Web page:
Most of the knowledge available to keen gamers about the gaming industry can be of a pretty low quality. This is because that knowledge is third or fourth hand. As a very minimum it has been “spun” by a marketing department (I have done loads of this) and then “interpreted” by a journalist. But there is a way round this, keen enthusiasts can get their knowledge directly from the horses mouth, if they read the right blogs.

Whilst there aren’t many blogs from the publishing side of the video game industry there a quite a few from the development side. And they are excellent. These are the guys who actually make the games that everyone plays, so they know what they are talking about. And when they analyse a game they do so with an authority no magazine could match. These guys are the complete opposite of the fanboy, they are intelligent, informed and incisive. There are quite a few in my blogroll but here are a random selection:

For anyone with any interest in games the above blogs are just pure gold. Japanmanship, for instance is written by a game developer who works for a Japenese games company, lives in Japan and speaks Japanese. If you want to understand the game industry in Japan there is no finer source of knowledge. It amazes me when fanboys with a millionth of his knowledge and experience argue with him on forums.

Note to bloggers, journalists etc, feel free to copy and paste the above list or even the whole article to anywhere you want.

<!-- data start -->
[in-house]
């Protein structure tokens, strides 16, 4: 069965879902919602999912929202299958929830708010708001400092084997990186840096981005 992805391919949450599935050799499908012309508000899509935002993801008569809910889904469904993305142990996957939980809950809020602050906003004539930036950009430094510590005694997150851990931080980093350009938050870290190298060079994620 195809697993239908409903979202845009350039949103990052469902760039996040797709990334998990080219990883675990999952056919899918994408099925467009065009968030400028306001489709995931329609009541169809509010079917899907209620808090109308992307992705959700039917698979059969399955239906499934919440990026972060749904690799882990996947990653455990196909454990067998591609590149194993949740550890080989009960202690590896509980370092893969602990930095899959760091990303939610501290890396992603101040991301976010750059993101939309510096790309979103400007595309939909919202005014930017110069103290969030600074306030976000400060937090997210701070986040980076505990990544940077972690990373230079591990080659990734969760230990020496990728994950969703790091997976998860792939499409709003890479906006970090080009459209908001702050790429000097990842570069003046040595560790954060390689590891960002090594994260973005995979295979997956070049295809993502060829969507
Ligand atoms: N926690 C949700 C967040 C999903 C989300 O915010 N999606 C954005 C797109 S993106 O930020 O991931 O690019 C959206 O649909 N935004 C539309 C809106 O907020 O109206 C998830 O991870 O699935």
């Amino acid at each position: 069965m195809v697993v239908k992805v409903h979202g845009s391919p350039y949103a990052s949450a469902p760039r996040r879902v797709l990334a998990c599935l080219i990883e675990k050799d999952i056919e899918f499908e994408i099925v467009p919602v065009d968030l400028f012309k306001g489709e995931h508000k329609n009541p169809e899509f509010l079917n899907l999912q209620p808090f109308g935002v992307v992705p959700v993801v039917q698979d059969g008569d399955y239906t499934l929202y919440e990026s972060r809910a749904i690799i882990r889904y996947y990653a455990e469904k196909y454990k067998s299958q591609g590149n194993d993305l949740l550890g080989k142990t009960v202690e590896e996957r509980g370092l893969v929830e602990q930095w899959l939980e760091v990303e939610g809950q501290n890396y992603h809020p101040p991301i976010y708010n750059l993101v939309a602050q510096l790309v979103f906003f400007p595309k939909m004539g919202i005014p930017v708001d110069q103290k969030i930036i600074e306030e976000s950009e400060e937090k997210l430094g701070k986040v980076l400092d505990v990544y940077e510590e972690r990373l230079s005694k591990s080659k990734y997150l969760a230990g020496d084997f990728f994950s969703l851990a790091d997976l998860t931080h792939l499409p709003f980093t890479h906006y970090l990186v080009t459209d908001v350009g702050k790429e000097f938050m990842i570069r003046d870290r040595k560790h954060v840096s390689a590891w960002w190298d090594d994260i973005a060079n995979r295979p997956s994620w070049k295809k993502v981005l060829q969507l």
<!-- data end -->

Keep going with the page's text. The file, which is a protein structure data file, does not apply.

[Bruce on Games] Read more»

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Do Gamers Enjoy Dying in First-Person-Shooters?

Do Gamers Enjoy Dying in First-Person-Shooters? - Ponca City, We Love You writes "Brandon Erickson has an interesting post about an experiment on players' emotional reactions to killing and being killed in a first-person shooters (FPS) with a group of students who played James Bond 007: Nightfire while their facial expressions and physiological activity were tracked and recorded moment-to-moment via electrodes and various other monitoring equipment. The study found that "death of the player's own character...appear[s] to increase some aspects of positive emotion." The authors believe this may result from the temporary "relief from engagement" brought about by character death. "Part of this has to do with the intriguing aesthetic question of precisely how the first-person-shooter represents the player after the moment of death," says Clive Thompson. "This sudden switch in camera angle — from first person to third person — is, in essence, a classic out-of-body experience, of exactly the sort people describe in near-death experiences. And much like real-life near-death experiences, it tends to suffuse me with a curiously zen-like feeling." An abstract of the original article, "The psychophysiology of James Bond: Phasic emotional responses to violent video game events" is available on the web." Obnoxiously this alleged scholarly research is not available for free, so we'll just have to speculate wildly what it says based on the abstract.

Read more of this story at Slashdot.

[Slashdot Updates]

This one really brought a smile to my face. I could have - and have for some folks out there - told you this a long time ago. I used to describe it as "positive anxiety" when I was a younger designer and I was trying to use jargon as a way to lend legitimacy to what I do. Eye-wink Jokes aside, the idea that a game (I will glaze over the erroneous assumption the study makes about this being FPS only phenomena) generates this type of anxiety/relief loop is a very old one to any designer - hell any gamer - that's ever bothered to analyze his or her own feelings while playing... Read more»